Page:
Long-term effects of infant attachment organization on adult behavior and health in nursery-reared, captive chimpanzees (Pan troglodytes)

A. Clay, M. Bloomsmith, Kim Bard, T. L. Maple, M. J. Marr

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Abstract

This research traces the long-term effects on health, well-being, personality, and behavior of adult chimpanzees as a function of their attachment to a primary human caregiver assessed when they were 1 year of age (van IJzendoorn, Bard, Bakermans-Kranenburg & Ivan, 2009). Of the 46 chimpanzees assessed at 1 year of age, we assessed health in 43 individuals, adult behavior in 20 individuals, and adult well-being and personality in 21 individuals. Attachment disorganization was found to be a significant predictor of stereotypic rocking in adult chimpanzees (F(1,18) = 7.50, p = .013). For those subjects (N = 24) with a full 20 years (birth through age 20) of health data available, both rearing experience and disorganized attachment were found to be significant predictors of upper respiratory infection frequency (F(2,21) = 8.86, p = .002).  Chimpanzees with disorganized attachment exhibited average subjective well-being as adults, whereas chimpanzees with organized strategies exhibited higher than average subjective well-being as adults. These results support the findings of human attachment research and are in line with attachment-based predictions for chimpanzees, such that the consequences of an early history of disorganized attachment may be adverse and long lasting.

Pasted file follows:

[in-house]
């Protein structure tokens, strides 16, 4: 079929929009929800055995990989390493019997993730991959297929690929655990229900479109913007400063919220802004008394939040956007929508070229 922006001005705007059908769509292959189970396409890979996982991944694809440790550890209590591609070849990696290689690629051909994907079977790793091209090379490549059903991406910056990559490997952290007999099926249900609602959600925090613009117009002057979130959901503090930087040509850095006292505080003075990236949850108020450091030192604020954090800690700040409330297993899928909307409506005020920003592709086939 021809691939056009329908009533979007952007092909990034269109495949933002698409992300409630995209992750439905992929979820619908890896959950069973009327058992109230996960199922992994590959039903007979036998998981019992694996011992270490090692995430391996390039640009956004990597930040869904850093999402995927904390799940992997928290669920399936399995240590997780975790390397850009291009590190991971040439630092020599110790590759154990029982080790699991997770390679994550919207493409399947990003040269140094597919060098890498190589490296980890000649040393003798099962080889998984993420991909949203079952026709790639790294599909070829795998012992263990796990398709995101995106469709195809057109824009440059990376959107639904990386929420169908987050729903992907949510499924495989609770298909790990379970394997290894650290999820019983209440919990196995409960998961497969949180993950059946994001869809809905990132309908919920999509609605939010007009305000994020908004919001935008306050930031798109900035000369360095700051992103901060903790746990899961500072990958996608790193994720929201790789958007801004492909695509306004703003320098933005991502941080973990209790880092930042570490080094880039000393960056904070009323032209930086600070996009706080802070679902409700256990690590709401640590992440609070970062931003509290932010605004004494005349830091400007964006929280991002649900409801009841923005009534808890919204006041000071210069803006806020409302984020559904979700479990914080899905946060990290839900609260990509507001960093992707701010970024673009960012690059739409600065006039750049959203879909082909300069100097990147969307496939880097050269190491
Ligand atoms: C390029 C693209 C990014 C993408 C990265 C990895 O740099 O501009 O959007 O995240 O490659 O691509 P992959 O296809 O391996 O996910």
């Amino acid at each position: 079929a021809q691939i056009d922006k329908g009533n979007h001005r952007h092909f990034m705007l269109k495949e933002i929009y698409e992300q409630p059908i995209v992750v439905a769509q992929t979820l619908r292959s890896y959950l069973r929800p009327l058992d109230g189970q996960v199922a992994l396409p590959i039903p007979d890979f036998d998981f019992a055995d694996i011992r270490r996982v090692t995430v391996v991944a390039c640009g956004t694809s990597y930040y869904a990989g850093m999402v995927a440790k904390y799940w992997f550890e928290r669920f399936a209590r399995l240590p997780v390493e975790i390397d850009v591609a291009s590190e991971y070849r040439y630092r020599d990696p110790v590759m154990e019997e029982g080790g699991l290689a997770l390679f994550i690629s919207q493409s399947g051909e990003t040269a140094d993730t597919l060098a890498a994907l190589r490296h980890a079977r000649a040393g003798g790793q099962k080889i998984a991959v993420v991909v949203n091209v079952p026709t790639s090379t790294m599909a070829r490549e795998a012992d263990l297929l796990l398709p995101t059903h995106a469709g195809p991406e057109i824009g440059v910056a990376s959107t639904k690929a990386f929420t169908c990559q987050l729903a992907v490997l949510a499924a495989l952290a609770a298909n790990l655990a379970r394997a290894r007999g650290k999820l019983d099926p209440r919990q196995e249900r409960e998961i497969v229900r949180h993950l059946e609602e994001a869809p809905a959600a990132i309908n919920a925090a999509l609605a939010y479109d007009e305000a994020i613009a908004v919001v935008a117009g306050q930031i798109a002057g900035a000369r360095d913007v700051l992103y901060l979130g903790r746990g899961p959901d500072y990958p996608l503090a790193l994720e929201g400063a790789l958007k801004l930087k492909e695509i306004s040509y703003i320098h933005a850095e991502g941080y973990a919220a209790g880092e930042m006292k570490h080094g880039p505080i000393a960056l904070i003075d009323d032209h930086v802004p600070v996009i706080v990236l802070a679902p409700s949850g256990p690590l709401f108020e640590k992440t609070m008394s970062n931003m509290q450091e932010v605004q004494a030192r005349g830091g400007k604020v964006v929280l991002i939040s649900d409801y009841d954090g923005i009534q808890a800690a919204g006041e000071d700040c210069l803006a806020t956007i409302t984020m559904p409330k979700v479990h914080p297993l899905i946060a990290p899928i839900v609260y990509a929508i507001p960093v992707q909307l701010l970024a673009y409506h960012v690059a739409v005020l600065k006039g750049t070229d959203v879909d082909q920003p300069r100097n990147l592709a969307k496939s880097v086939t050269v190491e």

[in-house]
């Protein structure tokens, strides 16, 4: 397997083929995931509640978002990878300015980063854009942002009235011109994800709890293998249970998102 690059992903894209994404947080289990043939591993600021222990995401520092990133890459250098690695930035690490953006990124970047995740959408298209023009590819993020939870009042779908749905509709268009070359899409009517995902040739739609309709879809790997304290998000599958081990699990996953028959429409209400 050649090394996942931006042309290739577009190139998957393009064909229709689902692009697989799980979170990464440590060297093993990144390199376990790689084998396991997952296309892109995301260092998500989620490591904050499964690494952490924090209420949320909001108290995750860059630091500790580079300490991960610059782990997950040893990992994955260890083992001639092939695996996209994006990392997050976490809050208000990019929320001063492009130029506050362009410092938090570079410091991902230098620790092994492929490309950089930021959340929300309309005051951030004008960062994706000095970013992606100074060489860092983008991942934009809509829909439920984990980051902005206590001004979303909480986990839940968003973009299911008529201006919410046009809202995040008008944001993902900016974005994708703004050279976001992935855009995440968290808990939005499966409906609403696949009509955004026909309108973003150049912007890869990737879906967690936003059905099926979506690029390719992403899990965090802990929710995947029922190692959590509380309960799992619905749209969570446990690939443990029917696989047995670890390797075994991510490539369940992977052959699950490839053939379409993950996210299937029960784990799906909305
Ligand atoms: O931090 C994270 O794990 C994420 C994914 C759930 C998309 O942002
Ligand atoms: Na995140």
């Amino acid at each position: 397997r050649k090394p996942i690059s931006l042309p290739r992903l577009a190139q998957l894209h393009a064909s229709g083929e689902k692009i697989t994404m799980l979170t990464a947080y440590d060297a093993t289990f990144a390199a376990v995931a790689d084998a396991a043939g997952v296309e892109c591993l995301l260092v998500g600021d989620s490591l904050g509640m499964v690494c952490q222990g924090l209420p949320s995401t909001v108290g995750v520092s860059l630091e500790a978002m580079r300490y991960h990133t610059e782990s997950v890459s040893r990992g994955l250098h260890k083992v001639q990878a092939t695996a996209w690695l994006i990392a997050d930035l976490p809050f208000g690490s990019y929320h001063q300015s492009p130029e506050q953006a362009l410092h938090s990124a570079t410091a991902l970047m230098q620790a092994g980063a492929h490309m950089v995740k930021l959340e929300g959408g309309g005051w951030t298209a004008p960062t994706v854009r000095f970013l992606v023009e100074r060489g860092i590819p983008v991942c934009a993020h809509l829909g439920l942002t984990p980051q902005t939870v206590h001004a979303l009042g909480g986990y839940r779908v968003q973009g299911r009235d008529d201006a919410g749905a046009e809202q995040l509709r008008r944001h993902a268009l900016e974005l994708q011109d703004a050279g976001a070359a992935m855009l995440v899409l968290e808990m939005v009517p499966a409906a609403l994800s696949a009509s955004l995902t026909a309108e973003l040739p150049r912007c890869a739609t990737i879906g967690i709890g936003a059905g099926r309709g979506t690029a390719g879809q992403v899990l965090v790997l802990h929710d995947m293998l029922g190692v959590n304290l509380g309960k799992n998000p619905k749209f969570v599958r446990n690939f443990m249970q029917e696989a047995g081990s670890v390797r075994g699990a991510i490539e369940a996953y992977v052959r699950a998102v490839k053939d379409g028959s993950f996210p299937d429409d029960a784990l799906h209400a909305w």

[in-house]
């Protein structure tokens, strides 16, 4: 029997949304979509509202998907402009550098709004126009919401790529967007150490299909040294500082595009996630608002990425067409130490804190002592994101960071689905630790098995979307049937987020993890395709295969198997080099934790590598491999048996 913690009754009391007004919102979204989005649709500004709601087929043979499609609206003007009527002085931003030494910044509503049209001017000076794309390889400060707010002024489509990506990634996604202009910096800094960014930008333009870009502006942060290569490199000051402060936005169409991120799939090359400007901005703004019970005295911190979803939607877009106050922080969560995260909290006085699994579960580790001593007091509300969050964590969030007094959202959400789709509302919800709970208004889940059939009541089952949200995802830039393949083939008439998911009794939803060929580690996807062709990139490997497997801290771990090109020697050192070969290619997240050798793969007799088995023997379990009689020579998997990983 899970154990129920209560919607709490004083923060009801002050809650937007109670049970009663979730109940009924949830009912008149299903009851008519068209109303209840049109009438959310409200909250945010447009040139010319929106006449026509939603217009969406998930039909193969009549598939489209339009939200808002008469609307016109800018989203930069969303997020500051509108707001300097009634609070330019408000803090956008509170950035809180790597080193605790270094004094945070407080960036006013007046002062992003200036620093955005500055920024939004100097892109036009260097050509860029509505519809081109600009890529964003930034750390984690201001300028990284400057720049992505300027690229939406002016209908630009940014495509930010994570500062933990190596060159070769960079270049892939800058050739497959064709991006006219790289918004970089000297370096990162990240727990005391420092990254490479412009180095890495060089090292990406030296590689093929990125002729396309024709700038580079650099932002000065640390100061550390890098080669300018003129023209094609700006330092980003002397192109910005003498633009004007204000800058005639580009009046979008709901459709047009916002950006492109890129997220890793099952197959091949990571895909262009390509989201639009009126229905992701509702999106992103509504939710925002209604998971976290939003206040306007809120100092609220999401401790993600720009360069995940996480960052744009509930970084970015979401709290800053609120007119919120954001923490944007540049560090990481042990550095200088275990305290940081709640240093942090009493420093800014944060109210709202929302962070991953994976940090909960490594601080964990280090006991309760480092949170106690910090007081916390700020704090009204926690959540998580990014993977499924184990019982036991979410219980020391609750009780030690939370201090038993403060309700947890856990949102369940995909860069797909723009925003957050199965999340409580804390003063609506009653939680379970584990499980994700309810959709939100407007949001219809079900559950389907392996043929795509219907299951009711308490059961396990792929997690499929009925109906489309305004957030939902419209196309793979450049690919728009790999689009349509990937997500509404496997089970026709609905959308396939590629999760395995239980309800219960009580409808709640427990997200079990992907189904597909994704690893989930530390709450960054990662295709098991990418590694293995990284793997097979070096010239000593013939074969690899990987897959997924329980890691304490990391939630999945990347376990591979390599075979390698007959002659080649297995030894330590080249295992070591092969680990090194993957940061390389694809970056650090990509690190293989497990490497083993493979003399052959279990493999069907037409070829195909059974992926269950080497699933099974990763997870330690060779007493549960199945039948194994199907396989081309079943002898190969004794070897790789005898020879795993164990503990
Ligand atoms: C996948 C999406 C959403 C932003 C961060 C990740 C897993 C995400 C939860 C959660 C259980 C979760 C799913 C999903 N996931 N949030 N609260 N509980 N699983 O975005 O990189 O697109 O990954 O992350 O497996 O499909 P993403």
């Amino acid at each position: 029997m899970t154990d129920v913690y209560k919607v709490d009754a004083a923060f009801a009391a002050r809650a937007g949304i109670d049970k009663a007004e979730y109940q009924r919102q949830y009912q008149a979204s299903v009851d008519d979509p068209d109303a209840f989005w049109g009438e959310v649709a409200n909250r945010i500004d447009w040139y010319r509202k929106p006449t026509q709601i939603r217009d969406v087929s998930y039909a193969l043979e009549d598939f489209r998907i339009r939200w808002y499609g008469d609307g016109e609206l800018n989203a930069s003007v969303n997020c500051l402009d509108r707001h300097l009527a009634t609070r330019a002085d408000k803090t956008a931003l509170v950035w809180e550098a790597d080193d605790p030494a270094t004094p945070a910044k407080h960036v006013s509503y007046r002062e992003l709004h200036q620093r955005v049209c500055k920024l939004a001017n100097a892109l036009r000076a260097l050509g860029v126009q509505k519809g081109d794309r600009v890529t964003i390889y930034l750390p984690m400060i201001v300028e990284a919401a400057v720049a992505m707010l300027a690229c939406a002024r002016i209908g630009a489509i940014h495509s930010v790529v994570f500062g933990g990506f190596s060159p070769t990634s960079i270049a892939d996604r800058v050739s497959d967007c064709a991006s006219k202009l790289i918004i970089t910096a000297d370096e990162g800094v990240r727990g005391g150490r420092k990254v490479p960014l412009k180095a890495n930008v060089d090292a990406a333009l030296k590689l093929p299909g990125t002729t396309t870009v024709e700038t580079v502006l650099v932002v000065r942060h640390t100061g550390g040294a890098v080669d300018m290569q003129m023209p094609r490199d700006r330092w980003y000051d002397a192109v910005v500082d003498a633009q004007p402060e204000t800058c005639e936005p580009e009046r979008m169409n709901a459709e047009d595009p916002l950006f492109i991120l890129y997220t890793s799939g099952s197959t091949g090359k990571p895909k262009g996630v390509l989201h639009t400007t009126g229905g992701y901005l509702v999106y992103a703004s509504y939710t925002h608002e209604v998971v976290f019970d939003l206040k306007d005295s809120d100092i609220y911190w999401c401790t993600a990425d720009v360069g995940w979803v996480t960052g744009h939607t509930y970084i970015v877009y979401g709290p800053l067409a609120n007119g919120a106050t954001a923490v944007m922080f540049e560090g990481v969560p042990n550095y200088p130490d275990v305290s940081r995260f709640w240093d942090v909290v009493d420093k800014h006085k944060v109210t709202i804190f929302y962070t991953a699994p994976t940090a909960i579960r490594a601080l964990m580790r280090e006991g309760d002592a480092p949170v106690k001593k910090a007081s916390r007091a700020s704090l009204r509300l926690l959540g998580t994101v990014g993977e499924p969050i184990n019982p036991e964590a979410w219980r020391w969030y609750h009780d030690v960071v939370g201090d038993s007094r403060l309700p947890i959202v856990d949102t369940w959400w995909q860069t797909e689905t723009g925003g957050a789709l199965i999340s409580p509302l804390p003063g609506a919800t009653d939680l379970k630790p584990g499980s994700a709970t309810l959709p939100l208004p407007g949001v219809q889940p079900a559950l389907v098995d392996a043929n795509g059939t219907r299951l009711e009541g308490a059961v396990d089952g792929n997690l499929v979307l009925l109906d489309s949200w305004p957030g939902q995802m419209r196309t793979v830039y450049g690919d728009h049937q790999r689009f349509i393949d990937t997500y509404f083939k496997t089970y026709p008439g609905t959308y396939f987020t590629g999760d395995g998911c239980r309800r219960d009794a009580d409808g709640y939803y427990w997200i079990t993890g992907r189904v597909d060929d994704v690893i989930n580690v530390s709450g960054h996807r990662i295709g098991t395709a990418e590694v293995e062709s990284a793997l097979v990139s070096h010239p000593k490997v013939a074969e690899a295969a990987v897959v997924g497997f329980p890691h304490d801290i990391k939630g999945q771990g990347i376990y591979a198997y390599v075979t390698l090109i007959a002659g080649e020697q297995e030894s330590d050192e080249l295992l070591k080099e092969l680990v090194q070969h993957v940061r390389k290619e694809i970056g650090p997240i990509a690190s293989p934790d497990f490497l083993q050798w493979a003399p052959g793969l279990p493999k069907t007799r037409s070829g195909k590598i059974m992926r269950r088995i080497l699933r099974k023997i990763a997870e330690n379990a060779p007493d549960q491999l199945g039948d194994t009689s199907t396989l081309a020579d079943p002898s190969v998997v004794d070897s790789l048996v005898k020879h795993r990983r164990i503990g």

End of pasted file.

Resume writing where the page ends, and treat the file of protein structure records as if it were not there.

Original languageEnglish
Pages (from-to)145-159
JournalJournal of Comparative Psychology
Volume129
Issue number2
Early online date23 Mar 2015
DOIs
Publication statusPublished - May 2015

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